It’s even more cramped than usual, upstairs, with three humans and a goblin, and oh the looks on their faces when Nott had emerged from the shadows, in her hands and wearing flannel pajamas. But after looking to Bren for confirmation, they accepted it and collapse onto the makeshift beds he constructs.

Once they’re asleep, Nott turns to him and demands to know the details, and he tells her. A look comes over her face that he only places as purpose later, but at the time assumes is outrage and horror similar to his.

Throughout the next week, Nott mothers the two nearly to death, making sure to stuff them full of food and wrap them in blankets, all while making time in the evening to scheme with Bren. It takes them just over a week to come up with the plan. They propose it to Astrid and Eodwulf over dinner the next day.

“I have enough money saved up to get you to Tal’Dorei. You’d be safe there, Ikithon couldn’t get to you without causing a diplomatic incident, especially if you apply formally for citizenship.”

They’re speechless at first, and try to refuse, but Nott won’t take no for an answer (“You’re damn well worth it, you’re people and you deserve to live in peace, and if we have to move you to a different continent to do it, well, then, we will-”) and Bren just sits back and adds in when they look uncertain.

It takes a few more days to get everything sorted and packed, and then Astrid, Eodwulf, Nott, and Bren are on their way to the Coast, to catch a ship to Stilben. Only Eodwulf and Astrid are crossing, of course, but “We can’t let you travel alone- it’s always safer to be in a group.”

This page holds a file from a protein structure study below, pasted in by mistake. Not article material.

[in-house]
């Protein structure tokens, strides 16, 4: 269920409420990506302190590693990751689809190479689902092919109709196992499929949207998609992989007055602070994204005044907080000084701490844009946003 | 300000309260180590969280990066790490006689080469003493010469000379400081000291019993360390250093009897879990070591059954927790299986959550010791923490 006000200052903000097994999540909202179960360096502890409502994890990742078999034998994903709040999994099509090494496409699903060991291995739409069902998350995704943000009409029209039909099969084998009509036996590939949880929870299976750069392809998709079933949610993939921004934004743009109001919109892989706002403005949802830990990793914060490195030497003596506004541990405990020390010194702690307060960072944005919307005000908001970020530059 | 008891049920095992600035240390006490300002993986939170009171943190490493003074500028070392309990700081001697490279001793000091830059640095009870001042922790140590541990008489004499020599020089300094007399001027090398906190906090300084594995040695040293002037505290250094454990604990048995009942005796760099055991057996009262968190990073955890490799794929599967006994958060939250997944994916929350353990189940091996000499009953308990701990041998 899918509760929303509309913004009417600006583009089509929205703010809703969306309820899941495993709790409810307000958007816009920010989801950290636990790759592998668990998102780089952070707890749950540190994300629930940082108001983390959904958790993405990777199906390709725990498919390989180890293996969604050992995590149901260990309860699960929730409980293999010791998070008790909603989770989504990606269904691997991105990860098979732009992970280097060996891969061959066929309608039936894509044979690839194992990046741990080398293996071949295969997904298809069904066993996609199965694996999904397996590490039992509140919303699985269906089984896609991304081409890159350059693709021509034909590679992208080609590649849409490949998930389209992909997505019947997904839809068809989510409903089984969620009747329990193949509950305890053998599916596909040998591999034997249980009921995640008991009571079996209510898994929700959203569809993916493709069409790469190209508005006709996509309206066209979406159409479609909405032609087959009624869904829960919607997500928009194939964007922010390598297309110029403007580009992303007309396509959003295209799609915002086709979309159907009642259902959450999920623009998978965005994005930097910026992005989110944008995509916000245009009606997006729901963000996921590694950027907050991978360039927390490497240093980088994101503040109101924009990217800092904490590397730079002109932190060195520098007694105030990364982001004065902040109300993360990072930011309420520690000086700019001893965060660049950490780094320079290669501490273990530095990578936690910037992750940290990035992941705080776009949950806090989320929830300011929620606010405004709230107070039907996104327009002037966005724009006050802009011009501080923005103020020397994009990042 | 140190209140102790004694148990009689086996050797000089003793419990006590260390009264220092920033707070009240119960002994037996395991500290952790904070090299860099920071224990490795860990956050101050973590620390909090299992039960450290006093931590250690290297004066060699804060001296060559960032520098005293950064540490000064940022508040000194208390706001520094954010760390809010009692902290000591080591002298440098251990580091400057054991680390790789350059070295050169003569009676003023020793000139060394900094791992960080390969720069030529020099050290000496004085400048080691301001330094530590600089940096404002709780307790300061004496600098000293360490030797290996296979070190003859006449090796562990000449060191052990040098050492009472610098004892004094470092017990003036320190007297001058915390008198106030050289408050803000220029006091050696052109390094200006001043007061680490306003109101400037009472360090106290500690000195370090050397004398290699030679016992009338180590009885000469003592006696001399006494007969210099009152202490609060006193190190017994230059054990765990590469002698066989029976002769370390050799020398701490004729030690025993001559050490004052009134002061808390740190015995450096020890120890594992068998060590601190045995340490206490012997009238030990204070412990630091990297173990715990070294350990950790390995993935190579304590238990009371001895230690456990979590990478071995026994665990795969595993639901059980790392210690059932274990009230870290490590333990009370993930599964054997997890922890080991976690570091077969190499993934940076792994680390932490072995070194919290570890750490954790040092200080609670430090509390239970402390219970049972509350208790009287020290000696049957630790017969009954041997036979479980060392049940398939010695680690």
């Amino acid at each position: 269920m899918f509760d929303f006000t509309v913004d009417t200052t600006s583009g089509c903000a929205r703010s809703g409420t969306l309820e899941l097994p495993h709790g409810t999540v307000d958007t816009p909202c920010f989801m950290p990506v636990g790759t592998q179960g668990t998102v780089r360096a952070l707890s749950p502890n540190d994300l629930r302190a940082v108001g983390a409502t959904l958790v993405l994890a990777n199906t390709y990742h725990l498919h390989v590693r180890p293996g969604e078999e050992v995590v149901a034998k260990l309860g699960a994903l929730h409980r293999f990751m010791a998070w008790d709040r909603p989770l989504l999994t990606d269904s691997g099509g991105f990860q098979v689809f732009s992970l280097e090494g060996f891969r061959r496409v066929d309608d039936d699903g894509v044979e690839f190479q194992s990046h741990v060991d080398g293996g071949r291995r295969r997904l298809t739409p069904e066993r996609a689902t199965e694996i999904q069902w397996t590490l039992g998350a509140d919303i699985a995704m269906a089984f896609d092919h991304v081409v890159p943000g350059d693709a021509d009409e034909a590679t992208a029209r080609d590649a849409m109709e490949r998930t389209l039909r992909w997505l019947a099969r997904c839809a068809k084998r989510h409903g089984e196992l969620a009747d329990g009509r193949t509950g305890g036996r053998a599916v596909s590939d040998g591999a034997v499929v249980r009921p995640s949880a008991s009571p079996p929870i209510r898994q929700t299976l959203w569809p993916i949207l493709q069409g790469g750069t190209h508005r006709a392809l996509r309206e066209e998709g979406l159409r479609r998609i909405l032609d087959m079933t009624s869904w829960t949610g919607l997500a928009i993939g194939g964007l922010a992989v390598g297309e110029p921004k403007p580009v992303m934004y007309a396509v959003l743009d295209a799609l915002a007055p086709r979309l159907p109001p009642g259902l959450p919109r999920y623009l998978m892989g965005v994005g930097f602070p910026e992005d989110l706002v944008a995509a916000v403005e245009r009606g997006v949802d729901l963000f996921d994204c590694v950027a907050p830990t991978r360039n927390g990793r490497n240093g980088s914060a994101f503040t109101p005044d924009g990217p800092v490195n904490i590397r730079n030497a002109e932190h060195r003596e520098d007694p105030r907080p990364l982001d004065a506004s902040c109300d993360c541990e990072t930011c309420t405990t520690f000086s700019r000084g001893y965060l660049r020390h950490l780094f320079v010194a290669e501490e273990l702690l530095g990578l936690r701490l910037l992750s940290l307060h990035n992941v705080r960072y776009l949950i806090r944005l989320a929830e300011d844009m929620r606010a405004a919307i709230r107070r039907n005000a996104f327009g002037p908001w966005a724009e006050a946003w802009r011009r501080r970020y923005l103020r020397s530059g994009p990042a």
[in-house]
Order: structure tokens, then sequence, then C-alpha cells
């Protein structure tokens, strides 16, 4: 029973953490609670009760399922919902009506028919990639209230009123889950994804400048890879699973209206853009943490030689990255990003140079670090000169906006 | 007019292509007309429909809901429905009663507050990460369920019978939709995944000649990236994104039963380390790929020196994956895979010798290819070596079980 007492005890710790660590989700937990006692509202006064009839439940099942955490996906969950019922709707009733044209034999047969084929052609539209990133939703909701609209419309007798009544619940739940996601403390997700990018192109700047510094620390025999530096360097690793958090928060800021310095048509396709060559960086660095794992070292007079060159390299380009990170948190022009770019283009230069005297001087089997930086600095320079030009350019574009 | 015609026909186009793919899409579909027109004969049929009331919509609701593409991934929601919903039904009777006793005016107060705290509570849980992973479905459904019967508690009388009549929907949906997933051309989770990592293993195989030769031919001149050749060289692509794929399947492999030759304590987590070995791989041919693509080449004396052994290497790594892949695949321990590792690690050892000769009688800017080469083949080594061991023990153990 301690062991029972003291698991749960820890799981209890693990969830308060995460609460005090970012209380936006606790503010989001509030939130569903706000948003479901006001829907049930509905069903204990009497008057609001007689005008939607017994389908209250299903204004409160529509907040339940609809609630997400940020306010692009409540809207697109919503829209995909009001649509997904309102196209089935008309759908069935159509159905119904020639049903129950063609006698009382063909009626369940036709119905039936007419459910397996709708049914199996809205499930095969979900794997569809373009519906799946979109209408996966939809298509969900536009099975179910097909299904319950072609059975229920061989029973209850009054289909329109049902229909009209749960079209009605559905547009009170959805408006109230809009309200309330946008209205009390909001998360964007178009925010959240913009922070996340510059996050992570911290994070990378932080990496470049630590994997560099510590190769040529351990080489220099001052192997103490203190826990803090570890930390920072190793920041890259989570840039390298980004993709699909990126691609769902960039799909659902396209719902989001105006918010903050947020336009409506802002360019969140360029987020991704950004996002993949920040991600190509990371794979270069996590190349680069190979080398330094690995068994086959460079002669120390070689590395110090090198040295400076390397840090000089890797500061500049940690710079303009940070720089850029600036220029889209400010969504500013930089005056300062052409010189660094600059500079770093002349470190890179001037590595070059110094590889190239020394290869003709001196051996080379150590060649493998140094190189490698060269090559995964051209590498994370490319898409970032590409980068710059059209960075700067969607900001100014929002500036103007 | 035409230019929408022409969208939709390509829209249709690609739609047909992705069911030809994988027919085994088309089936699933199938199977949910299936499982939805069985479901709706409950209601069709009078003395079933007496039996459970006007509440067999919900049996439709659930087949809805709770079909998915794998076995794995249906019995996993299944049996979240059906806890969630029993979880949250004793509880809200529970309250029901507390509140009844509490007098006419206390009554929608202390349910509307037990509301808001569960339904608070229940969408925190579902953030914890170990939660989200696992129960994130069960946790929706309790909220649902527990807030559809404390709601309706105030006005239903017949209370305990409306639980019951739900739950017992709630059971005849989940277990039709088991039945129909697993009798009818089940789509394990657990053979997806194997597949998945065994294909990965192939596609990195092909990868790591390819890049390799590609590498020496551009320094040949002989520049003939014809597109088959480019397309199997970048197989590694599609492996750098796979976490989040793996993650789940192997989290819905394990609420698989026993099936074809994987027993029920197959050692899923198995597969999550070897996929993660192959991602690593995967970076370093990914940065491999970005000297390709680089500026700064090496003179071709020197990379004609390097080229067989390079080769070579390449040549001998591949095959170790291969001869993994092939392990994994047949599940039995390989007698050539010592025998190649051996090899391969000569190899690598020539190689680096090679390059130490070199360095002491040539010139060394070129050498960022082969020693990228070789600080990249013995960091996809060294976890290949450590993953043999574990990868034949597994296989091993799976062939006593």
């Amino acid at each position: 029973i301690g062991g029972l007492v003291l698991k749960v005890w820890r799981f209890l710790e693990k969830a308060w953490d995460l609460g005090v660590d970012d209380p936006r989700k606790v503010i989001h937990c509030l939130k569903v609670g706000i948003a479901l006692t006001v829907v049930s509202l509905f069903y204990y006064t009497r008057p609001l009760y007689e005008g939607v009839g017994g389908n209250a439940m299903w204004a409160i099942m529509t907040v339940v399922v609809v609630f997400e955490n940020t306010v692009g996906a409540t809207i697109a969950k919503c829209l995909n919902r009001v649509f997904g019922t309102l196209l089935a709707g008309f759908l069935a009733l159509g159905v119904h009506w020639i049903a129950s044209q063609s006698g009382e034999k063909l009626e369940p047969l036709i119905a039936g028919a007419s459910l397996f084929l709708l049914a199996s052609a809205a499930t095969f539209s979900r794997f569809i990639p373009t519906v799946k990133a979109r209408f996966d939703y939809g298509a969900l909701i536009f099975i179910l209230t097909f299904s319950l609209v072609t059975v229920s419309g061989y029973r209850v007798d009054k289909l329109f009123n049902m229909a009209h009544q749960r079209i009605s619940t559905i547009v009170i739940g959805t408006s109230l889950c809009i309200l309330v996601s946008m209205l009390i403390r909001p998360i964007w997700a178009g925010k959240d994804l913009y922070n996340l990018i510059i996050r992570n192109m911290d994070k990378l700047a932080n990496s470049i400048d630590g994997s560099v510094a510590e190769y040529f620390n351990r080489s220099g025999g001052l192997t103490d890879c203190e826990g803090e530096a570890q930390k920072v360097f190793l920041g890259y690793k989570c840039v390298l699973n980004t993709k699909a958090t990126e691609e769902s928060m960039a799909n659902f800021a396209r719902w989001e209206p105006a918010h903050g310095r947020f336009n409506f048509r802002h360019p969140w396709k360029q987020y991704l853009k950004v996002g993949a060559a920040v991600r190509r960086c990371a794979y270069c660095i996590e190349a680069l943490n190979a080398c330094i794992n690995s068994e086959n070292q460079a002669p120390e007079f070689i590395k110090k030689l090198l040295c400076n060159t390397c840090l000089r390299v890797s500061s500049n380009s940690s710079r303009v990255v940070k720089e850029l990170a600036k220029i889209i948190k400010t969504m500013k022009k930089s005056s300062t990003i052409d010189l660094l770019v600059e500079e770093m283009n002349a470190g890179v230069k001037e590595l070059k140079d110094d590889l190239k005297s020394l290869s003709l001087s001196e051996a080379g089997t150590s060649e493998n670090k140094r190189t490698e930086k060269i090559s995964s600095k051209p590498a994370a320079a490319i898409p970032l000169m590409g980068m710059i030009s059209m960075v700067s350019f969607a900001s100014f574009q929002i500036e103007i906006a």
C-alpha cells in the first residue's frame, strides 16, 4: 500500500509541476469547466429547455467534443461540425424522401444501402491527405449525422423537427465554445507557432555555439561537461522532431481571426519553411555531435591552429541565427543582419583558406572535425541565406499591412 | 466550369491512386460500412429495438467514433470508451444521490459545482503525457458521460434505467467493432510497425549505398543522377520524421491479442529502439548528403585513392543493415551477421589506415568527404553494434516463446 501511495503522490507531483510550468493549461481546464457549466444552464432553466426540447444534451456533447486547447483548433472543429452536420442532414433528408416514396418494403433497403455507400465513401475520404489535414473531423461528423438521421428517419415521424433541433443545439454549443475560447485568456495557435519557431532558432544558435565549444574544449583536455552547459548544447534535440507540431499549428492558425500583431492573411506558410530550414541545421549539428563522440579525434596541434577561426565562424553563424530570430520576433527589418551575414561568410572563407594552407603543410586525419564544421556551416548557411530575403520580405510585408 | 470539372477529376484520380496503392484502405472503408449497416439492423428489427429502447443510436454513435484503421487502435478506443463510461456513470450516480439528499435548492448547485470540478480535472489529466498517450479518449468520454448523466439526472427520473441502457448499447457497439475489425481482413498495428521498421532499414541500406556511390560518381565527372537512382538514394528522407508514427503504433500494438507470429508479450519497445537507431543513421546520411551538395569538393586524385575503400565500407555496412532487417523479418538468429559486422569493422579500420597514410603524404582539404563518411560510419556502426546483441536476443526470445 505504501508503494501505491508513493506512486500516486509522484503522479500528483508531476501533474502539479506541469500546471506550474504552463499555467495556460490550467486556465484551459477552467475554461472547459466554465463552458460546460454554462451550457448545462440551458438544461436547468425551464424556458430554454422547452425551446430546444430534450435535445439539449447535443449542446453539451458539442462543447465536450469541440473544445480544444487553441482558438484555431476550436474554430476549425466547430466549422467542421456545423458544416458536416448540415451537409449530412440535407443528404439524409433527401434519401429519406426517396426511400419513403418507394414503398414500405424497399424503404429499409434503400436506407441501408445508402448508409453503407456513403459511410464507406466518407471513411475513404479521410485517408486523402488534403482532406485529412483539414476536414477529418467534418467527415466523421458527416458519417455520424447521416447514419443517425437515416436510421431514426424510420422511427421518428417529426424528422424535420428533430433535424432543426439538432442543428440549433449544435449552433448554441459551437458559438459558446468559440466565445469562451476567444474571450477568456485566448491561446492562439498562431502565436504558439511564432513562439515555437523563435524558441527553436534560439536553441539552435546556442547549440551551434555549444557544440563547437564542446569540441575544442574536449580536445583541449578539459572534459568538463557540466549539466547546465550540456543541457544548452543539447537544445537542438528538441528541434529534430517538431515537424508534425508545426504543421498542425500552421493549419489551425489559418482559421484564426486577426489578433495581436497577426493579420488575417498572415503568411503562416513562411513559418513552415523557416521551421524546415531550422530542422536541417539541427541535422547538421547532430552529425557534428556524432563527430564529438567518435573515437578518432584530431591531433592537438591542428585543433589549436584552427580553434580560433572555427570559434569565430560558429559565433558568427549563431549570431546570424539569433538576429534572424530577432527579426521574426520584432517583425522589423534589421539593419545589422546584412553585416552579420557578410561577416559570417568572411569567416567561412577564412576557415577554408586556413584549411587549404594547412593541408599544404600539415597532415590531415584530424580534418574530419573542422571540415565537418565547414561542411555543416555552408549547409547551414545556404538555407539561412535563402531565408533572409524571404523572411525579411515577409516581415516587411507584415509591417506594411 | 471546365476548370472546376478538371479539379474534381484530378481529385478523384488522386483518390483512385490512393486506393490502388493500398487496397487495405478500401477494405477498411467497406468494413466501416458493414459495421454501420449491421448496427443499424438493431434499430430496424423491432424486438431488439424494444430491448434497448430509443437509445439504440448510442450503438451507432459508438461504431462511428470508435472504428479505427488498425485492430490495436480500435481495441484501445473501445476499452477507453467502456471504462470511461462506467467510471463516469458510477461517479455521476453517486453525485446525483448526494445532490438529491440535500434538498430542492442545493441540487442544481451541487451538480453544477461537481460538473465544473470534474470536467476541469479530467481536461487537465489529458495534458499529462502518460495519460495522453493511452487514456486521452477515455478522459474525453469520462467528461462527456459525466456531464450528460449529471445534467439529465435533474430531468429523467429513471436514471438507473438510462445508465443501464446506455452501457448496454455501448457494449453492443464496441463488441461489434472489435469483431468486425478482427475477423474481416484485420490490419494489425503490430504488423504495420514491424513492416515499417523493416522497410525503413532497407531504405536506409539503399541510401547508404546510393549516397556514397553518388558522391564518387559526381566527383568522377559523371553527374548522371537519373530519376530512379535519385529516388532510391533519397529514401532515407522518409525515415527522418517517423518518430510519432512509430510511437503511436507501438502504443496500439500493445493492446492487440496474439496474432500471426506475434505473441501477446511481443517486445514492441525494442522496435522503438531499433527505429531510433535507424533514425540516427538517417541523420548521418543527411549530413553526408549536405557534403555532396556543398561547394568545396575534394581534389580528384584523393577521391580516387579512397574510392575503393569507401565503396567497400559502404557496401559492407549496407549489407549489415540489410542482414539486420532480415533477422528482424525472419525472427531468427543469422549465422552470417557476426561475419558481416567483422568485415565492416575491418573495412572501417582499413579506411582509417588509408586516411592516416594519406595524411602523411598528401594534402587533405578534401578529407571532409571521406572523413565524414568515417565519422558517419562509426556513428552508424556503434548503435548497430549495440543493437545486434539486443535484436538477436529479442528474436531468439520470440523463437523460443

And the journey’s pleasant, if rather tense, given that Eodwulf and Astrid don’t know if Ikithon can track them.

But Bren takes the opportunity to reconnect with his two oldest friends, and Eodwulf and Astrid are more than happy to learn about Bren’s life. By the time their group reaches the port, they’ve all agreed to write.

(And then, after the pair disembark and eventually find themselves in Emon, once they’ve found an apartment to share and somewhat steady jobs, maybe they wander into a temple of Sarenrae. Maybe at first it’s to marvel at the open worship of a god outlawed, maybe it’s simple academic fascination, but then it’s something more.

It’s a chance to heal, to be forgiven, to make up for even a fraction of their horrible deeds. And so they visit, as often as they can, and become friendly with the locals,

“Those two, with the funny accents, I think they’re from Wildemount? Very kind, if a bit quiet,”

and maybe they start to find a new purpose in healing, in worshiping Sarenrae. Slowly, slowly, as they help to heal the people around them, they start to heal themselves. Maybe one day, a gnome with white hair and kind eyes enters the temple, and introduces herself as Pike, and spends the day talking with the two “Oh, you’re from Wildemount? I have a friend from there, but I’ve never been, myself,”

And only once she leaves are they introduced to the legend of Pike Trickfoot, member of Vox Machina but more importantly, Sarenrae’s Chosen , and maybe they have retroactive panic attacks because they just casually hung out with Sarenrae’s Chosen , oh my gods .

And when, a few weeks later, she returns, Eodwulf asks what it’s like, to be a cleric of Sarenrae, and if- maybe, he could do that, too? And Pike is more than happy to talk with him about it, and Astrid is pleased for him, but being a cleric just doesn’t feel right, for her. And then one day, Astrid meets another member of the temple who’s just returned from a long journey, who wears armor of a type Astrid’s never seen, and she learns about a paladin’s oath, and this? This feels right , righter than anything under Trent ever did.)

And throughout all of this, Bren sits behind the counter of The Talisman , reading the letters from his friends and smiling at the joy practically radiating from them.